Why are people afraid of sharks?
"The question implies they shouldn't be," says David Ropeik, a consultant on risk perception and author of the book How Risky Is It, Really? Why Our Fears Don't Always Match the Facts.
A fear of sharks, or galeophobia, is not irrational, says marine biologist Blake Chapman, a shark expert at the University of Queensland in Australia. Simply put, the predatory fish are scary. Great whites, for example—the species Hollywood immortalized as mindless killers—have mouths lined with several rows of up to 300 dagger-like teeth that can easily shred through prey. They can also sense tiny electromagnetic fields put out into water by other animals, which helps them scope out their next meal. (Watch: "World's Deadliest: Shark Superpowers")
Where did this fear come from?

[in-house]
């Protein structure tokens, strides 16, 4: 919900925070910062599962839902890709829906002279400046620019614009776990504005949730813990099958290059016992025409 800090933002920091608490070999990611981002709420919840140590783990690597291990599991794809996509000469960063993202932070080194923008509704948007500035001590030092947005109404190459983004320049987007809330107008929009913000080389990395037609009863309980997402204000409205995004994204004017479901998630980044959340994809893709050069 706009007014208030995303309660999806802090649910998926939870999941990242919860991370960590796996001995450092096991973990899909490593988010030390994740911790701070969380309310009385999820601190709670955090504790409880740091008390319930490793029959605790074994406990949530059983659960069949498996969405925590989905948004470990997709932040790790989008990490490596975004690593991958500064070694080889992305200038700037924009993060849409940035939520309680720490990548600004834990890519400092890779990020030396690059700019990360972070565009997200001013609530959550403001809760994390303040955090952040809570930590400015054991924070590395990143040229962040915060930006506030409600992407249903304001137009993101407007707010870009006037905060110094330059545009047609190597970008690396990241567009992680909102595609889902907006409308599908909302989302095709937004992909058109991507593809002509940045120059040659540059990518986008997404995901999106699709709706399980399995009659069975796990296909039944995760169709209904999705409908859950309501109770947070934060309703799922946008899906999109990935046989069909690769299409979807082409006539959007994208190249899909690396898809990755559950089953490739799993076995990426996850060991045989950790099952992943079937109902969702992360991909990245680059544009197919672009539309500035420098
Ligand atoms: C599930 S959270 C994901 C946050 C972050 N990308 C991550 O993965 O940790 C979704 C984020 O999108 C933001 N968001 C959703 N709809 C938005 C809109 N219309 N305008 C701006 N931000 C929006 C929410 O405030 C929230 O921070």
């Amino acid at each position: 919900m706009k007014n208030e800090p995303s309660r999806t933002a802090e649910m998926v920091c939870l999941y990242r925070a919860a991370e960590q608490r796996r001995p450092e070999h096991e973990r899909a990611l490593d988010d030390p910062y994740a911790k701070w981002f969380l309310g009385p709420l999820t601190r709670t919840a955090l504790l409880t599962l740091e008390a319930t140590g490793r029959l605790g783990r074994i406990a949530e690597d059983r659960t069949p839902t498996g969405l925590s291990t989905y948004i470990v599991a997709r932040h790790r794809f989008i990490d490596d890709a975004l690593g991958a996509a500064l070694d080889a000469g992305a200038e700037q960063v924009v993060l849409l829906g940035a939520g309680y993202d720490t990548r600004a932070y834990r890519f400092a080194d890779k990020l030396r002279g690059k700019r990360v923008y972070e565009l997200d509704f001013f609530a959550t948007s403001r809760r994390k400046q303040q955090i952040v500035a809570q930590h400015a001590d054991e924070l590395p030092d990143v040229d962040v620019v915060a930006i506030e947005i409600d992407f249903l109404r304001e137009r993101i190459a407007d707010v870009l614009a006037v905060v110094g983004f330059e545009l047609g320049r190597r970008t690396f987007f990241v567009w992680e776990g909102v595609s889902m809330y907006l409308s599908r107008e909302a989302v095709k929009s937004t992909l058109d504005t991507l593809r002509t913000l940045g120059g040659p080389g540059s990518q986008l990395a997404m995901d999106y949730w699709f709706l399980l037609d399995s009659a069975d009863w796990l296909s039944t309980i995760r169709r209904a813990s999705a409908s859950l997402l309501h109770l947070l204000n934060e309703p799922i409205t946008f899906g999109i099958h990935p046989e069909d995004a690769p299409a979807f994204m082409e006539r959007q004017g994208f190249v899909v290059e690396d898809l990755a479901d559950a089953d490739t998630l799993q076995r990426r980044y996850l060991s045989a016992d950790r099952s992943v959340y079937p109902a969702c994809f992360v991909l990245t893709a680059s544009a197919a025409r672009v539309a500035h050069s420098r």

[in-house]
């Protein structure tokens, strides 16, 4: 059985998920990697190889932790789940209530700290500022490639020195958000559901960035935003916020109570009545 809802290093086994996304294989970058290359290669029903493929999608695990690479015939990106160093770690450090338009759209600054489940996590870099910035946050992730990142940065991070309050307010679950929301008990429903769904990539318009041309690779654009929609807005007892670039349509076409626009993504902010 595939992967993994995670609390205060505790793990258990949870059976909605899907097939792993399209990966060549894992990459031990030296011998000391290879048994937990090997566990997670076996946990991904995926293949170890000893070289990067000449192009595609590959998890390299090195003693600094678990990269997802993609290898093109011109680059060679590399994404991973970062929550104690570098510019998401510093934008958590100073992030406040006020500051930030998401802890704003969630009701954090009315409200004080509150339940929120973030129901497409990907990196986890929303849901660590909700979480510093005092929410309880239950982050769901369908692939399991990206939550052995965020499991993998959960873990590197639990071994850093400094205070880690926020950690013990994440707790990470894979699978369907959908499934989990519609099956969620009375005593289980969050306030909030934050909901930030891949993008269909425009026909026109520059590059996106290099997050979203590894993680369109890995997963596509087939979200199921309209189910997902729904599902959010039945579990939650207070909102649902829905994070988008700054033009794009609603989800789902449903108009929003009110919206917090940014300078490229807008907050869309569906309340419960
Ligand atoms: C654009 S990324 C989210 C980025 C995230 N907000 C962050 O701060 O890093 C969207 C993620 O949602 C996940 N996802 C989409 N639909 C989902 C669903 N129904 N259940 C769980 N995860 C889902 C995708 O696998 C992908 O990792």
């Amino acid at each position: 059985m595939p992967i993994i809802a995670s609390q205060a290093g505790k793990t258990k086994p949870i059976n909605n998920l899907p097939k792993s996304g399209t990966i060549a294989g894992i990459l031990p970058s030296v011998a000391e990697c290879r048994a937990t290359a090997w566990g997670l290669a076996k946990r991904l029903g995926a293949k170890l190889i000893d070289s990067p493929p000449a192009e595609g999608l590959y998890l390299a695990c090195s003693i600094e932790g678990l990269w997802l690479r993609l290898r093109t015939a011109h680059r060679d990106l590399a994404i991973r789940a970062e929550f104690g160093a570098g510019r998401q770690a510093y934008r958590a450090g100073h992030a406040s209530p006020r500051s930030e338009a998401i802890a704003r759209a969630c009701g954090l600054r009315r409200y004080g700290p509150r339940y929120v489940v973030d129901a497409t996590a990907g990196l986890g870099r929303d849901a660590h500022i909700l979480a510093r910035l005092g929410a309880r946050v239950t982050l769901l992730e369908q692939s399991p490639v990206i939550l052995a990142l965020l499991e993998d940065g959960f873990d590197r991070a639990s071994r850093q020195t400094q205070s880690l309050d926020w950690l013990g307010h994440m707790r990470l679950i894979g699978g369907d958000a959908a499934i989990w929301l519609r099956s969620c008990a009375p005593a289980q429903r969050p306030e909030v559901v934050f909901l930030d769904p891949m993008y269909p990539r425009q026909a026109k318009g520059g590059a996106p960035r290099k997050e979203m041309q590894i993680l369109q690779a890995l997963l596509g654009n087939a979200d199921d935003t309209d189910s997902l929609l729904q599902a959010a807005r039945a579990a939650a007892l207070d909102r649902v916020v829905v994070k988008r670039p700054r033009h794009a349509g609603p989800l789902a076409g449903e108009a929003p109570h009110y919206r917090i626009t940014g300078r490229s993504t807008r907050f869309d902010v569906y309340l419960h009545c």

Fear is not necessarily something we're born with, but it's something we have developed over time. Infants aren't afraid of snakes and heights, but as adults, our brains become more sensitive to fearful stimuli.
But, oh boy, did our ancestors have a lot to be afraid of! Think back to how ancient people would have survived in their primitive habitats. They would have avoided tall cliffs and wild animals because they knew those threats could potentially kill them, and that's what kept them alive. They learned fear as an adaptation to protect themselves.
"Fear is something that we've inherited from our early ancestors," Chapman says. "[Sharks] are an animal. Biological things like animals are something that we're very prone to fear."
-by Elaina Zachos
Read more of this article at NATIONAL GEOGRAPHIC, found here.